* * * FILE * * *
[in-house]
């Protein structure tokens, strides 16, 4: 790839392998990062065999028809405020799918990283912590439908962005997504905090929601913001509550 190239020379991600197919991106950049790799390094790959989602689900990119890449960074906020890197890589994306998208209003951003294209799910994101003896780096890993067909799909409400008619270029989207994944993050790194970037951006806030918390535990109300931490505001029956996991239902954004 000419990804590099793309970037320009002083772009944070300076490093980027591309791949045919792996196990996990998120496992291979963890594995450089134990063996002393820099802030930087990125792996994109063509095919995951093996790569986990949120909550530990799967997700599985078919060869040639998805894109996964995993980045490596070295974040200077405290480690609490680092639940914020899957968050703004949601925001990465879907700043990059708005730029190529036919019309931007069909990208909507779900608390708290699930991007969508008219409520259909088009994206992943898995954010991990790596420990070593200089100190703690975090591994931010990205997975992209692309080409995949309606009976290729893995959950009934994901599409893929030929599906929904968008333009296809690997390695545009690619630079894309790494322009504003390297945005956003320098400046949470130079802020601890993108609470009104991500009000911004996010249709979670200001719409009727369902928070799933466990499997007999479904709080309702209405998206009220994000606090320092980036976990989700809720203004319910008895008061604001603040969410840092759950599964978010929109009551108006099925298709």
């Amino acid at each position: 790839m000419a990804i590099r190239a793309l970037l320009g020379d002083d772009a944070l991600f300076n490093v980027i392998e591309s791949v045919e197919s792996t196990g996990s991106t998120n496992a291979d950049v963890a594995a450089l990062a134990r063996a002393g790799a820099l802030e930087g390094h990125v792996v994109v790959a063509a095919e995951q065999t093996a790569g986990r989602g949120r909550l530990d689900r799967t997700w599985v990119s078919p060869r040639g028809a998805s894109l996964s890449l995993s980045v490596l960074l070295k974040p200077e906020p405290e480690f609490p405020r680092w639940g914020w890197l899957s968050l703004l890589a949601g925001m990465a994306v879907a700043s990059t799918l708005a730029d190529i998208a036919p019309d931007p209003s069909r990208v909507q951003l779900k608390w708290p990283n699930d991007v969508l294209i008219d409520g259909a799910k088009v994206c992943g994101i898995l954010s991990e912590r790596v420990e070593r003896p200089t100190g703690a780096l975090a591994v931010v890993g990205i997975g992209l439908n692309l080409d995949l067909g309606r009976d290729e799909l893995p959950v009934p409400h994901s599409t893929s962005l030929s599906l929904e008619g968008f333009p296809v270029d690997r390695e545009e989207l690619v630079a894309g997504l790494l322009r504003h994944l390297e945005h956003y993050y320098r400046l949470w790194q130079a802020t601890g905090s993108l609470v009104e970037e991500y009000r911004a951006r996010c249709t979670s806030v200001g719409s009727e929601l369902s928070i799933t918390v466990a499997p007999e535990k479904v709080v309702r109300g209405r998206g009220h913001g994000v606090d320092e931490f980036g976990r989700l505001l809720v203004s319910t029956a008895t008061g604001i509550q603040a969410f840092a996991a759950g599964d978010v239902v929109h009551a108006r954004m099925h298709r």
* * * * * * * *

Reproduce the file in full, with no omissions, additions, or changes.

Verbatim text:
[in-house]
């Protein structure tokens, strides 16, 4: 790839392998990062065999028809405020799918990283912590439908962005997504905090929601913001509550 190239020379991600197919991106950049790799390094790959989602689900990119890449960074906020890197890589994306998208209003951003294209799910994101003896780096890993067909799909409400008619270029989207994944993050790194970037951006806030918390535990109300931490505001029956996991239902954004 000419990804590099793309970037320009002083772009944070300076490093980027591309791949045919792996196990996990998120496992291979963890594995450089134990063996002393820099802030930087990125792996994109063509095919995951093996790569986990949120909550530990799967997700599985078919060869040639998805894109996964995993980045490596070295974040200077405290480690609490680092639940914020899957968050703004949601925001990465879907700043990059708005730029190529036919019309931007069909990208909507779900608390708290699930991007969508008219409520259909088009994206992943898995954010991990790596420990070593200089100190703690975090591994931010990205997975992209692309080409995949309606009976290729893995959950009934994901599409893929030929599906929904968008333009296809690997390695545009690619630079894309790494322009504003390297945005956003320098400046949470130079802020601890993108609470009104991500009000911004996010249709979670200001719409009727369902928070799933466990499997007999479904709080309702209405998206009220994000606090320092980036976990989700809720203004319910008895008061604001603040969410840092759950599964978010929109009551108006099925298709």
């Amino acid at each position: 790839m000419a990804i590099r190239a793309l970037l320009g020379d002083d772009a944070l991600f300076n490093v980027i392998e591309s791949v045919e197919s792996t196990g996990s991106t998120n496992a291979d950049v963890a594995a450089l990062a134990r063996a002393g790799a820099l802030e930087g390094h990125v792996v994109v790959a063509a095919e995951q065999t093996a790569g986990r989602g949120r909550l530990d689900r799967t997700w599985v990119s078919p060869r040639g028809a998805s894109l996964s890449l995993s980045v490596l960074l070295k974040p200077e906020p405290e480690f609490p405020r680092w639940g914020w890197l899957s968050l703004l890589a949601g925001m990465a994306v879907a700043s990059t799918l708005a730029d190529i998208a036919p019309d931007p209003s069909r990208v909507q951003l779900k608390w708290p990283n699930d991007v969508l294209i008219d409520g259909a799910k088009v994206c992943g994101i898995l954010s991990e912590r790596v420990e070593r003896p200089t100190g703690a780096l975090a591994v931010v890993g990205i997975g992209l439908n692309l080409d995949l067909g309606r009976d290729e799909l893995p959950v009934p409400h994901s599409t893929s962005l030929s599906l929904e008619g968008f333009p296809v270029d690997r390695e545009e989207l690619v630079a894309g997504l790494l322009r504003h994944l390297e945005h956003y993050y320098r400046l949470w790194q130079a802020t601890g905090s993108l609470v009104e970037e991500y009000r911004a951006r996010c249709t979670s806030v200001g719409s009727e929601l369902s928070i799933t918390v466990a499997p007999e535990k479904v709080v309702r109300g209405r998206g009220h913001g994000v606090d320092e931490f980036g976990r989700l505001l809720v203004s319910t029956a008895t008061g604001i509550q603040a969410f840092a996991a759950g599964d978010v239902v929109h009551a108006r954004m099925h298709r």